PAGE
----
death of my doctor

i just called Tamarin’s office about an old old appointment.
i was told by the young woman who answered the phone — in a somber tone rather than the typical harried one — “Umm i don’t know if you know, but Dr. Tamarin passed away last week.”

he was the only primary care physician i have been to in the last five years. maybe the only one that i’ve known in NYC.

whenever i had to go — when i did have insurance — i learned to schedule my appointments early in the morning. the earlier the better. because, any afternoon appointment at the offices of the esteemed Steve Tamarin required an hour-long cushion. there may have been a time that i sat in his waiting room for two-plus hours before passing through the little white door to the inner hallways of his practice.

yet, with those long hours and lags, i didn’t doubt Doc Tamarin. he had a bedside manner — jovial, concerned, patient, straight about health and sincere, [as well as critical of over-prescriptions and the pharma-consumerism of what passes as U.S. corporate-medicine] — that i haven’t known since i had a chain-smoking British doc at 13, or my pediatrician from my 0-6 years, Dr. Ginsburg. Tamarin was running late, but i learned that i could read the magazines (and rarely, take one home with me) if i had to spend half a day in his office. his hands, stethoscope and, more than anything else, his demeanor set him apart from any quick-operating office. i’d rather have the patience for healthy and loving medical attention than have my doctor’s check-up or diagnosis happen like it was a business meeting or transaction.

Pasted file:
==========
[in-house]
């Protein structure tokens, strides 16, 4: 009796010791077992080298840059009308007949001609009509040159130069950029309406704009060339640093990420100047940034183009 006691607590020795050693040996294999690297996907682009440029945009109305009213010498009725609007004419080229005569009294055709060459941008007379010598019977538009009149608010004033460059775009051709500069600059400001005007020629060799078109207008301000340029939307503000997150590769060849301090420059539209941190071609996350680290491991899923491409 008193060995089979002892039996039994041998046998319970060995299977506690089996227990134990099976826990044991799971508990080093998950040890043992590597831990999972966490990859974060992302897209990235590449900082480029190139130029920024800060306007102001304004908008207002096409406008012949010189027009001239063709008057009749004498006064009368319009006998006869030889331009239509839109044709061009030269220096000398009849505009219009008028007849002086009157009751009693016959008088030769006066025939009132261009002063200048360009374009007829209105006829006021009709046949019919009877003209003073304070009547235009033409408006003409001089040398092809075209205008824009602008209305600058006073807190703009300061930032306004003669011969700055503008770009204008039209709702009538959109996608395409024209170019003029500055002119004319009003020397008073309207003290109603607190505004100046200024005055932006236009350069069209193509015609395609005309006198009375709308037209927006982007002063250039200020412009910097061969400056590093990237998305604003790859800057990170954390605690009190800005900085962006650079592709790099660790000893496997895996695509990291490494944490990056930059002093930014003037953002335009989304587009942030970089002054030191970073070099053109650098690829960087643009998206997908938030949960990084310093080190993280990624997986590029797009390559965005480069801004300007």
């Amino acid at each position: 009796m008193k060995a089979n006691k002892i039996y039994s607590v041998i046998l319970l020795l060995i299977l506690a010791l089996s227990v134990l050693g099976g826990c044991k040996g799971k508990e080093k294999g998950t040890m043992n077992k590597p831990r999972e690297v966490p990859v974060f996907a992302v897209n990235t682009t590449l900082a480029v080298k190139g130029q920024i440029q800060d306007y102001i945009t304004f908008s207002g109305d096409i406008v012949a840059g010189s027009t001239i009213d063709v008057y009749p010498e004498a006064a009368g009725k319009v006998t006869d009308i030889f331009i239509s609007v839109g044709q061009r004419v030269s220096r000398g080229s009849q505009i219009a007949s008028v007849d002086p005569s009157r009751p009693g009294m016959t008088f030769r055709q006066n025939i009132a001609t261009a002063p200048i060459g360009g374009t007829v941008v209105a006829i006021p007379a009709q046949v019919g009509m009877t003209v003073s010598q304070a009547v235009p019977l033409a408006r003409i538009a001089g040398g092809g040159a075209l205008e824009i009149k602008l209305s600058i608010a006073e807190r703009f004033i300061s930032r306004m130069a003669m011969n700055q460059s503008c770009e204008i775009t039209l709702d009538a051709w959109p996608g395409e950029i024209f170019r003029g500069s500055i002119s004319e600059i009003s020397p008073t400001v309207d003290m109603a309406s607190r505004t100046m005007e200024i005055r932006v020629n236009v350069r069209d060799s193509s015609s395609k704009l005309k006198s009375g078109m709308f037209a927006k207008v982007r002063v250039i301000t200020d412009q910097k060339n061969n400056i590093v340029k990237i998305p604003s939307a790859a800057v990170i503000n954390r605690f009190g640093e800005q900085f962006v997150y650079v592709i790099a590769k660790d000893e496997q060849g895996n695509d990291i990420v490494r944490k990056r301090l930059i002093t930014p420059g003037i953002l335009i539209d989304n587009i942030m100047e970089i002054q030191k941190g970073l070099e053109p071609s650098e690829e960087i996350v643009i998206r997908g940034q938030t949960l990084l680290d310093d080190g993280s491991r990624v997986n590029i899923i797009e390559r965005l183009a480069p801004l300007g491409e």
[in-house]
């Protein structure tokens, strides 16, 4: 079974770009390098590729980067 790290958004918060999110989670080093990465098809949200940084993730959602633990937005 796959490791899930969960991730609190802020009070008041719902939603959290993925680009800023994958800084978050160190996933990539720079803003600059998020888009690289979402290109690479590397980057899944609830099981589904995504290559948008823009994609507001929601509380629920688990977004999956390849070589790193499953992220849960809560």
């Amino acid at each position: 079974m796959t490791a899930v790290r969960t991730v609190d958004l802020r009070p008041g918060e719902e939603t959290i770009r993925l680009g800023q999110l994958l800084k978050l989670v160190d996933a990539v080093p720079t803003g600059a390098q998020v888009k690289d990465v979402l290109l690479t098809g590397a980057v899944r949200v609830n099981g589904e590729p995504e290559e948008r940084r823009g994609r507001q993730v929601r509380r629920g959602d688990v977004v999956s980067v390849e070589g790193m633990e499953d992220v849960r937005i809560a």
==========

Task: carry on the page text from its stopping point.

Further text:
the delays and the indifference that Tamarin and his exceptional staff (who always had to endure the whinny of a chorus of patients) exuded was always worth it to me. a few friends derided the inefficiencies of the office and nonprofessionalism, but i learned that there is no rushing good care.

i googled him, and learned a few more bits about him, his impact, and (dare i say) his legacy:

hmm, is there another doctor in the house who can fill those shoes?

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Writer. Humanitarian on the long slog to freedom. Baker with many a sweet teeth. Outdoorsman who is a kid at heart.

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